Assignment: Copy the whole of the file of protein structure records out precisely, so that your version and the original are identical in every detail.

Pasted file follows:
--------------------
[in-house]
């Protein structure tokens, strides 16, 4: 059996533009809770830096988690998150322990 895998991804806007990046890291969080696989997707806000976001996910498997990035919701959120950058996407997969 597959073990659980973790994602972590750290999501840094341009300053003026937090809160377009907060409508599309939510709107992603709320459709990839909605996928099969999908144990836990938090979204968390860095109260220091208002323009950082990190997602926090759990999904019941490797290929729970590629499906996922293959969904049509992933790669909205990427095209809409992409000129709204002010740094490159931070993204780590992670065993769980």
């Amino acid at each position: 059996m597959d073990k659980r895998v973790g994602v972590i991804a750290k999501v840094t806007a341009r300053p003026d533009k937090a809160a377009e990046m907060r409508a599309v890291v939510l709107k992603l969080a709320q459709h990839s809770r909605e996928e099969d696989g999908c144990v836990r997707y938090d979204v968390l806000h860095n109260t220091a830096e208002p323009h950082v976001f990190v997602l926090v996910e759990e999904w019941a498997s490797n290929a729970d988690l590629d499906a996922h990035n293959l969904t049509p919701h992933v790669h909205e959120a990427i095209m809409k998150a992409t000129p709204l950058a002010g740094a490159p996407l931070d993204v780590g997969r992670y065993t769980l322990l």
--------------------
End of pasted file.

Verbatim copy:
[in-house]
């Protein structure tokens, strides 16, 4: 059996533009809770830096988690998150322990 895998991804806007990046890291969080696989997707806000976001996910498997990035919701959120950058996407997969 597959073990659980973790994602972590750290999501840094341009300053003026937090809160377009907060409508599309939510709107992603709320459709990839909605996928099969999908144990836990938090979204968390860095109260220091208002323009950082990190997602926090759990999904019941490797290929729970590629499906996922293959969904049509992933790669909205990427095209809409992409000129709204002010740094490159931070993204780590992670065993769980």
């Amino acid at each position: 059996m597959d073990k659980r895998v973790g994602v972590i991804a750290k999501v840094t806007a341009r300053p003026d533009k937090a809160a377009e990046m907060r409508a599309v890291v939510l709107k992603l969080a709320q459709h990839s809770r909605e996928e099969d696989g999908c144990v836990r997707y938090d979204v968390l806000h860095n109260t220091a830096e208002p323009h950082v976001f990190v997602l926090v996910e759990e999904w019941a498997s490797n290929a729970d988690l590629d499906a996922h990035n293959l969904t049509p919701h992933v790669h909205e959120a990427i095209m809409k998150a992409t000129p709204l950058a002010g740094a490159p996407l931070d993204v780590g997969r992670y065993t769980l322990l």